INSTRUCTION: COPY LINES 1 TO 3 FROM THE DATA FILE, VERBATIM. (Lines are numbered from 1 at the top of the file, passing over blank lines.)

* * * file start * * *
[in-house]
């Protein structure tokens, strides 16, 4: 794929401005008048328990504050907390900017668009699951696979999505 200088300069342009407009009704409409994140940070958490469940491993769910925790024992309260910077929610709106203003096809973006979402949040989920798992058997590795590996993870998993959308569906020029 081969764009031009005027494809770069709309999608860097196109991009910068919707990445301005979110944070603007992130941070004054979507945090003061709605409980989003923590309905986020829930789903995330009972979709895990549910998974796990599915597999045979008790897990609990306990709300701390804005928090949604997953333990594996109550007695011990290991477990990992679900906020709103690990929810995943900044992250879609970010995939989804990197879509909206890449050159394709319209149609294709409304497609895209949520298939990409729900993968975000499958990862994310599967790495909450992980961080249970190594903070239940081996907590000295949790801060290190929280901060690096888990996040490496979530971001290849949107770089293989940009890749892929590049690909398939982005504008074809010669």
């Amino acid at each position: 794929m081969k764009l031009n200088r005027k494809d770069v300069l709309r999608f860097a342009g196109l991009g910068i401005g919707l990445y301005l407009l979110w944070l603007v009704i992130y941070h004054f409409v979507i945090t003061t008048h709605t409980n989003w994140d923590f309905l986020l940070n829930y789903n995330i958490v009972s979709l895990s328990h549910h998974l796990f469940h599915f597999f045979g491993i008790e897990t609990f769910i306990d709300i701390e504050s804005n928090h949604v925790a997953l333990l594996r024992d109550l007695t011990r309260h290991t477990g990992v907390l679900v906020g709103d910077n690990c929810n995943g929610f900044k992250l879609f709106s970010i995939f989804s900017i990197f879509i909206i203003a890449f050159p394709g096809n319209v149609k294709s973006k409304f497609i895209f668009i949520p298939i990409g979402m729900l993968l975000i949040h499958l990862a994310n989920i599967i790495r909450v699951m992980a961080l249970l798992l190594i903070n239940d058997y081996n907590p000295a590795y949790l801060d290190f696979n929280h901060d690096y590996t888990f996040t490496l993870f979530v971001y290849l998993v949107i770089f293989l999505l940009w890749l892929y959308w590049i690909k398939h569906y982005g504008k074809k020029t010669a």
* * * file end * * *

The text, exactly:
[in-house]
């Protein structure tokens, strides 16, 4: 794929401005008048328990504050907390900017668009699951696979999505 200088300069342009407009009704409409994140940070958490469940491993769910925790024992309260910077929610709106203003096809973006979402949040989920798992058997590795590996993870998993959308569906020029 081969764009031009005027494809770069709309999608860097196109991009910068919707990445301005979110944070603007992130941070004054979507945090003061709605409980989003923590309905986020829930789903995330009972979709895990549910998974796990599915597999045979008790897990609990306990709300701390804005928090949604997953333990594996109550007695011990290991477990990992679900906020709103690990929810995943900044992250879609970010995939989804990197879509909206890449050159394709319209149609294709409304497609895209949520298939990409729900993968975000499958990862994310599967790495909450992980961080249970190594903070239940081996907590000295949790801060290190929280901060690096888990996040490496979530971001290849949107770089293989940009890749892929590049690909398939982005504008074809010669």
């Amino acid at each position: 794929m081969k764009l031009n200088r005027k494809d770069v300069l709309r999608f860097a342009g196109l991009g910068i401005g919707l990445y301005l407009l979110w944070l603007v009704i992130y941070h004054f409409v979507i945090t003061t008048h709605t409980n989003w994140d923590f309905l986020l940070n829930y789903n995330i958490v009972s979709l895990s328990h549910h998974l796990f469940h599915f597999f045979g491993i008790e897990t609990f769910i306990d709300i701390e504050s804005n928090h949604v925790a997953l333990l594996r024992d109550l007695t011990r309260h290991t477990g990992v907390l679900v906020g709103d910077n690990c929810n995943g929610f900044k992250l879609f709106s970010i995939f989804s900017i990197f879509i909206i203003a890449f050159p394709g096809n319209v149609k294709s973006k409304f497609i895209f668009i949520p298939i990409g979402m729900l993968l975000i949040h499958l990862a994310n989920i599967i790495r909450v699951m992980a961080l249970l798992l190594i903070n239940d058997y081996n907590p000295a590795y949790l801060d290190f696979n929280h901060d690096y590996t888990f996040t490496l993870f979530v971001y290849l998993v949107i770089f293989l999505l940009w890749l892929y959308w590049i690909k398939h569906y982005g504008k074809k020029t010669a």